Peer-to-peer text is changing: understand the landscape
Whether you like peer-to-peer messages or hate them, it’s essential to understand this if you’re running an organization or political campaign. This is due to an evolving landscape with real implications for fundraising, organization and turnout activities in the short and long term.
Over the past two election cycles, the volume of peer-to-peer and political messages has grown almost endlessly. There is a lot to like about texting as a means of communication. The speed, clarity and responsiveness make it a point of reference for fundraising, organization and mobilization. However, peer-to-peer text messages are different from activation messages.
Due to changes in regulation, peer-to-peer text messages can decrease in scale. This reduction is not only a voter reaction to the abuse, but also from regulation that will make it more difficult to use and less likely for voters to engage. As regulation takes hold, voters become wary of texts they have never accepted. Organizations and campaigns can expect many circles to continue with peer-to-peer.
SMS from numbers:
According to RoboKiller, there were over 2 billion political text messages and over 93 million political robocalls in 2020. The huge number of messages from campaigns and companies led the FCC to create the necessary regulation on SMS. The regulation addresses peer-to-peer text messaging, creating a way for carriers to record and track campaigns.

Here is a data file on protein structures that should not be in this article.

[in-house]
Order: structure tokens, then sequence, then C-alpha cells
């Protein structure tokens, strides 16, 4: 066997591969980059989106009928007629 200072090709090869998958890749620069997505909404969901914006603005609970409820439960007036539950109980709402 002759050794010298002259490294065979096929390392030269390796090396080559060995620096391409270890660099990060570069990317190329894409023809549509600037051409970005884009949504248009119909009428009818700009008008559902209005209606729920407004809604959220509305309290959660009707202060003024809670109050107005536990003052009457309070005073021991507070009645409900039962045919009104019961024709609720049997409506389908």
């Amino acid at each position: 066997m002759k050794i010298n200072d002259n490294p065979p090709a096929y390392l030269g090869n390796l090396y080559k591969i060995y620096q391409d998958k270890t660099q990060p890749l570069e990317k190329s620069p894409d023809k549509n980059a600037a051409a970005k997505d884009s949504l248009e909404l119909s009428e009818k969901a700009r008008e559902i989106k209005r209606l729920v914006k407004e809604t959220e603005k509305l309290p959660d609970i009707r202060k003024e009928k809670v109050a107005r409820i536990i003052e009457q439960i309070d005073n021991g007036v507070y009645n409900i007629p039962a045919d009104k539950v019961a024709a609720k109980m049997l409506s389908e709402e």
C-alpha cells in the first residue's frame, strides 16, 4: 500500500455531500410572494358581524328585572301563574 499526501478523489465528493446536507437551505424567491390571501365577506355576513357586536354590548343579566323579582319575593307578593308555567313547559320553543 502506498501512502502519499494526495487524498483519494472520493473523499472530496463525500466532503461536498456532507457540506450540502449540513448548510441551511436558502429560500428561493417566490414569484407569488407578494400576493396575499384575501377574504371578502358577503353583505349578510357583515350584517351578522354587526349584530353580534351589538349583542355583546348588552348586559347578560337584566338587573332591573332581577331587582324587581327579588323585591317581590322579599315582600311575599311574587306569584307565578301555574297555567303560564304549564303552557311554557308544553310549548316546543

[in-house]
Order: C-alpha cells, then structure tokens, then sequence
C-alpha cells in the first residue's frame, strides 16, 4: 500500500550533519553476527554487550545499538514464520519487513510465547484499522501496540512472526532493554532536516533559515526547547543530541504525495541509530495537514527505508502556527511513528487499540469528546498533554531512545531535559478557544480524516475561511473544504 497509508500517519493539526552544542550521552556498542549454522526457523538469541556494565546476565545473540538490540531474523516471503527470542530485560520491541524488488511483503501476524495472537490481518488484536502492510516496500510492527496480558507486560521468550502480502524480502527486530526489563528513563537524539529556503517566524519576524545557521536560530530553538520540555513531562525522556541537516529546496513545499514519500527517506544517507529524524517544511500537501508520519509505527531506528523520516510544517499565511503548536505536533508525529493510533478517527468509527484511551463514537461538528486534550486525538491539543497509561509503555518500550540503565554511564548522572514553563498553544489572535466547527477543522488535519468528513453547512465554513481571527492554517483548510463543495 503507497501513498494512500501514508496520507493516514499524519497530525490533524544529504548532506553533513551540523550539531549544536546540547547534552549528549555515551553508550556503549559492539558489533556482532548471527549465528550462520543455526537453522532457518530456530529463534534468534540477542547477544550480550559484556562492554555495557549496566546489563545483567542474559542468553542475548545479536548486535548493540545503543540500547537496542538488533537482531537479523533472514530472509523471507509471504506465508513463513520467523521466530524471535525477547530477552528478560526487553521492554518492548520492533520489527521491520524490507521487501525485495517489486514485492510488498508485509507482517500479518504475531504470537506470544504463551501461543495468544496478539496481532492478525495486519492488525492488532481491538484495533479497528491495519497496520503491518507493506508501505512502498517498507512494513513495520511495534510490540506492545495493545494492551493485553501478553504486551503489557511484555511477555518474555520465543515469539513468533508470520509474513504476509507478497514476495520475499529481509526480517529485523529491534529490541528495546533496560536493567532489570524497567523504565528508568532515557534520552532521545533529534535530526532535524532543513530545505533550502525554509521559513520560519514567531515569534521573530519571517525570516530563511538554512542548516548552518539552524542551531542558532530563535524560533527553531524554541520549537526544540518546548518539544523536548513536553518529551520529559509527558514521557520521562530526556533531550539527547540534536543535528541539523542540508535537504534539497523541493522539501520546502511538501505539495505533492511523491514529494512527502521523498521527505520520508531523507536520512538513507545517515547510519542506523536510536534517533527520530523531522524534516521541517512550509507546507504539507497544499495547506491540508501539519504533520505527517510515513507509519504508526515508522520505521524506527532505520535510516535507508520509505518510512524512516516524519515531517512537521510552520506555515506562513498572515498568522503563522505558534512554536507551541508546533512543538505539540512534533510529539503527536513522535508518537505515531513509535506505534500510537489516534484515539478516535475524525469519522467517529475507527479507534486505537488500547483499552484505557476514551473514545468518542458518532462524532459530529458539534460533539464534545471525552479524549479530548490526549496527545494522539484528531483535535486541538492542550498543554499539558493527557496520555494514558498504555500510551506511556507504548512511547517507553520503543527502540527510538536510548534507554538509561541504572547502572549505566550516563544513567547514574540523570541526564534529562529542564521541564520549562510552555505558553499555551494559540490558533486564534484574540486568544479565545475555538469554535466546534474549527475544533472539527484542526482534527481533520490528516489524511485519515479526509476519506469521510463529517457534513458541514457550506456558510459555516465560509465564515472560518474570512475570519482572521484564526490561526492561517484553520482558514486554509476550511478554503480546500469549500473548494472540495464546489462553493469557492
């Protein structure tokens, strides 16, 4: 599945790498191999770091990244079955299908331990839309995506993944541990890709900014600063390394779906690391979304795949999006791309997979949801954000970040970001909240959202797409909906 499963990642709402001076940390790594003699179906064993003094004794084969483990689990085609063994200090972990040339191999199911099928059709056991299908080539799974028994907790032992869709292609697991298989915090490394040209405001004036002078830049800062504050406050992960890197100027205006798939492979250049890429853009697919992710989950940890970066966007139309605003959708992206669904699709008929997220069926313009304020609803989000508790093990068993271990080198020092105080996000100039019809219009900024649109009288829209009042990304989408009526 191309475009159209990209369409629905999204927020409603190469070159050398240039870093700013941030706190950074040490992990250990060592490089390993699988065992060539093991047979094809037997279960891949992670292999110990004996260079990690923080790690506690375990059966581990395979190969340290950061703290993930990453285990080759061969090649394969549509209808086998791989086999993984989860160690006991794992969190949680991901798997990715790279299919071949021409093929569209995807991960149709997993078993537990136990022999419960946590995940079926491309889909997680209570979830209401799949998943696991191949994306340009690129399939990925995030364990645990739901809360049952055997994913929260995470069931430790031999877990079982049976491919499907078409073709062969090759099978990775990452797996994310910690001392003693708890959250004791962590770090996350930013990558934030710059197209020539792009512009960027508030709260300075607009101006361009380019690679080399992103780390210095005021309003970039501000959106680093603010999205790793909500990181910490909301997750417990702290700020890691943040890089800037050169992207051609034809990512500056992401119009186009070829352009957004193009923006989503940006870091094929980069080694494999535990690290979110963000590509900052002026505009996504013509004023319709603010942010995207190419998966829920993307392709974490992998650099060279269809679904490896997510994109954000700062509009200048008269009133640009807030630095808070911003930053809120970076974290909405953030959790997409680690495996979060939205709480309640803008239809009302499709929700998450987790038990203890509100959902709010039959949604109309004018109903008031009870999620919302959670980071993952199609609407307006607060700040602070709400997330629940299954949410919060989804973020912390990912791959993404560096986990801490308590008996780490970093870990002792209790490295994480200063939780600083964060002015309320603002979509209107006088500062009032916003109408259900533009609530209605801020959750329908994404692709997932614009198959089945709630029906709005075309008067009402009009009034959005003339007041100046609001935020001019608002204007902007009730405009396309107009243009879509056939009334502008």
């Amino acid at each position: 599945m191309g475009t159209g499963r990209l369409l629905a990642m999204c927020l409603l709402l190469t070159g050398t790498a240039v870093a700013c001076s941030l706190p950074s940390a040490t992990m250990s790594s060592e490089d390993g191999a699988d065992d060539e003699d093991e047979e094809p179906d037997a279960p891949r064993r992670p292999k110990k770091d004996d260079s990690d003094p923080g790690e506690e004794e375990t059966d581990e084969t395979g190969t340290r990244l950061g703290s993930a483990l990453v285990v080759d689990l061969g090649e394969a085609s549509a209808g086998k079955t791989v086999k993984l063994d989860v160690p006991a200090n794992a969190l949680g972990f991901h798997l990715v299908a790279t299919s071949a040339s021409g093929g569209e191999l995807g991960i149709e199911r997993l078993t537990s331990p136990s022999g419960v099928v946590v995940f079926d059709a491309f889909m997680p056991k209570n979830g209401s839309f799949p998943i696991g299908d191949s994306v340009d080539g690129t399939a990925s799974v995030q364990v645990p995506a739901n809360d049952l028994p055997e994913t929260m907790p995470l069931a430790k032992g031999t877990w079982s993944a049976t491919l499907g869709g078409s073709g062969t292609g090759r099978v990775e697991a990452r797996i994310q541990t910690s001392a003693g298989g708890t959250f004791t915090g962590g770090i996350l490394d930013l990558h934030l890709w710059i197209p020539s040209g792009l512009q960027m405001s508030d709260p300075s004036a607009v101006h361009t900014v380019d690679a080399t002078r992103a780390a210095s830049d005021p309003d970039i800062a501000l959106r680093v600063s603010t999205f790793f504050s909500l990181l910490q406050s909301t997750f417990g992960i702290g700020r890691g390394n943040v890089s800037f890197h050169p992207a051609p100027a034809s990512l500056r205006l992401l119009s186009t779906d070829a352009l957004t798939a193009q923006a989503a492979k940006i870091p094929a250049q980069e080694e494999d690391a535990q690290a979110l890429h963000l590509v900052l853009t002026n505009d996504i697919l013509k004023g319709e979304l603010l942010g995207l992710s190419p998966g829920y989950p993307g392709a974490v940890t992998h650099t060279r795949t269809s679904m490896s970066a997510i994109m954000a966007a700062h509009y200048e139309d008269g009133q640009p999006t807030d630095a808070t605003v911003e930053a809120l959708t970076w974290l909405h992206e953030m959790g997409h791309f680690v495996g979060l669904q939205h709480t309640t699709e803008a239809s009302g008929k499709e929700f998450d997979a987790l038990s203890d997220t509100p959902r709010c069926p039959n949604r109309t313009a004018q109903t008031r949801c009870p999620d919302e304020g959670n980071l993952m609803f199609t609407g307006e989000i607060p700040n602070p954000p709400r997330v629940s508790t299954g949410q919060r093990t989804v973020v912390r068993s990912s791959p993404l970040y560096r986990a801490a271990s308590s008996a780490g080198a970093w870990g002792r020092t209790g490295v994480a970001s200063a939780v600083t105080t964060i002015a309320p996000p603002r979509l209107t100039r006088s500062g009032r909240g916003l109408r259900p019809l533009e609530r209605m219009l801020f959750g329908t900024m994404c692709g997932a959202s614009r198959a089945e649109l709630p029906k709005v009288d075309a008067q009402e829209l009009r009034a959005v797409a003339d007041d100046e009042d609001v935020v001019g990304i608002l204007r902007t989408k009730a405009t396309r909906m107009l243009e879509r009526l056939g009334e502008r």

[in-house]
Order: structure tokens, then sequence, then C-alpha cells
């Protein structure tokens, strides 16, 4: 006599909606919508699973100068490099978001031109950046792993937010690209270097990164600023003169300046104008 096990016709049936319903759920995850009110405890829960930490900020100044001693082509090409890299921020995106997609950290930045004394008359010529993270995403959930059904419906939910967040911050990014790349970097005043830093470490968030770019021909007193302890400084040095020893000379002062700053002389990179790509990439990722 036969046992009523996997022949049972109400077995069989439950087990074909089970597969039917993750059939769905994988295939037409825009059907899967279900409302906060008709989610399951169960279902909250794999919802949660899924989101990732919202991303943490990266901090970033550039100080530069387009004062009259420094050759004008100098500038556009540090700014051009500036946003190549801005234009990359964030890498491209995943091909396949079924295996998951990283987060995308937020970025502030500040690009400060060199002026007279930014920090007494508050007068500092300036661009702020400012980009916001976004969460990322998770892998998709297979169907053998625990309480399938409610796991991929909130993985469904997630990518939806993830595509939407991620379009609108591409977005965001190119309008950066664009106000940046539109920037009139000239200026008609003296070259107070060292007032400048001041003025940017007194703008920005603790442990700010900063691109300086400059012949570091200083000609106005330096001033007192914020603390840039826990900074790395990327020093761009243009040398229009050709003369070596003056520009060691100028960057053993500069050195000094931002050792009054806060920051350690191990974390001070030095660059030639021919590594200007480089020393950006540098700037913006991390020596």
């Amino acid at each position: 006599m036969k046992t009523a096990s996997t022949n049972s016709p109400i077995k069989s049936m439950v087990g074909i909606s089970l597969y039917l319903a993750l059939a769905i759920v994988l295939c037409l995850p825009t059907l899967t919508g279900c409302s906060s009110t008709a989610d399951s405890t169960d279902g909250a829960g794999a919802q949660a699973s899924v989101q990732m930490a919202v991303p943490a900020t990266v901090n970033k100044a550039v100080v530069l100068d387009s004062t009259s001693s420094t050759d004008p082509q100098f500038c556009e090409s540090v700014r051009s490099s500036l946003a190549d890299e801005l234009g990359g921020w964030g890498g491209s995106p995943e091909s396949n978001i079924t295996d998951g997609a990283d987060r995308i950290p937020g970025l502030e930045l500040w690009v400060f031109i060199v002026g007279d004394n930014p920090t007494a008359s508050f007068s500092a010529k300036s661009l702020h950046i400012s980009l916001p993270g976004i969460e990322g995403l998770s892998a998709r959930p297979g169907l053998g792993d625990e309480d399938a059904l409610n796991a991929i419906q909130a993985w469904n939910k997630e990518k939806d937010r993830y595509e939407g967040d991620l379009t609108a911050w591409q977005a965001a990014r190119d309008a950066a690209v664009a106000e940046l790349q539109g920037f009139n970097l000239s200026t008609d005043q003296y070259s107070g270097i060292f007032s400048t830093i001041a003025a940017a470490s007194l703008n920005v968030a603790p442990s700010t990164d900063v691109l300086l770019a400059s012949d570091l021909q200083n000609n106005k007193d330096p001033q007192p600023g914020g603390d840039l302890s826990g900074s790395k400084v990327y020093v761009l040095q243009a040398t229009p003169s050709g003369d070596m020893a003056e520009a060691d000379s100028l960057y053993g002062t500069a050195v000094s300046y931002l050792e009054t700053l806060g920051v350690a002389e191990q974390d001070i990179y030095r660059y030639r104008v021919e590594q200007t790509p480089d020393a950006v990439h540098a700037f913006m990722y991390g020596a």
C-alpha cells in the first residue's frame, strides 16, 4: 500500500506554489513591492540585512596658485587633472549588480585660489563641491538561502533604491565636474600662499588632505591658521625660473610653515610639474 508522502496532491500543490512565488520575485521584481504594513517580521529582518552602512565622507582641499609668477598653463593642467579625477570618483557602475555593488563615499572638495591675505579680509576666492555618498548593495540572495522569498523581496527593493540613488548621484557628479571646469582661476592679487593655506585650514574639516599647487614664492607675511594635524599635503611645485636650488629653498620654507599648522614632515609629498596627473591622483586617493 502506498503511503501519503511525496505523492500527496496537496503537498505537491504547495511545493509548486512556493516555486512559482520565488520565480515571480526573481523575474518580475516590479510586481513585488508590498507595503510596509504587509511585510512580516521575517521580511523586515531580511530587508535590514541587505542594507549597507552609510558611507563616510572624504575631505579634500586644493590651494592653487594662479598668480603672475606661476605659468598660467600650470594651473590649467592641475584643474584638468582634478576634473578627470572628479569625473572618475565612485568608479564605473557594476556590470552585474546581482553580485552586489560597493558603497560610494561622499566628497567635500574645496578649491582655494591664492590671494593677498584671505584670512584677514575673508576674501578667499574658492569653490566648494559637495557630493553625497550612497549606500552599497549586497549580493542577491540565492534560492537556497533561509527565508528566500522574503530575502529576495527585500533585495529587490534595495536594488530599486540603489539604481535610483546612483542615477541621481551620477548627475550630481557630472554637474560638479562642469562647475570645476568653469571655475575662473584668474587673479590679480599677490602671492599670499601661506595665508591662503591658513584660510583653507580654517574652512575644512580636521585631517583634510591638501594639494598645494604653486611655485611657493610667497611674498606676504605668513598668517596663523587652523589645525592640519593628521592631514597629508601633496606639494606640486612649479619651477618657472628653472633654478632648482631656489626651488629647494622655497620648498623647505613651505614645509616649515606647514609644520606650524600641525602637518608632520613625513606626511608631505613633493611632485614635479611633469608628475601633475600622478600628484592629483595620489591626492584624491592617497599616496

Text and landscape definitions:
The landscape of the texting world is somewhat technical. Here’s a quick glossary of texting terms and recent regulation (feel free to skip ahead):
What is the TCPA? The goal of the Telephone Consumer Protection Act is to stop unwanted telephone solicitations. TCPA regulates telephone and messaging programs by limiting the making of telemarking calls and the use of automatic telephone dialing systems. Campaigns register with an industry trusted hub
What is 10dlc? New regulation that forces users, campaigns and high-volume text message organizations to archive with the campaign log or will likely be blocked from using text messages. Organizations are then assigned a “trust score” which determines the daily message throughput.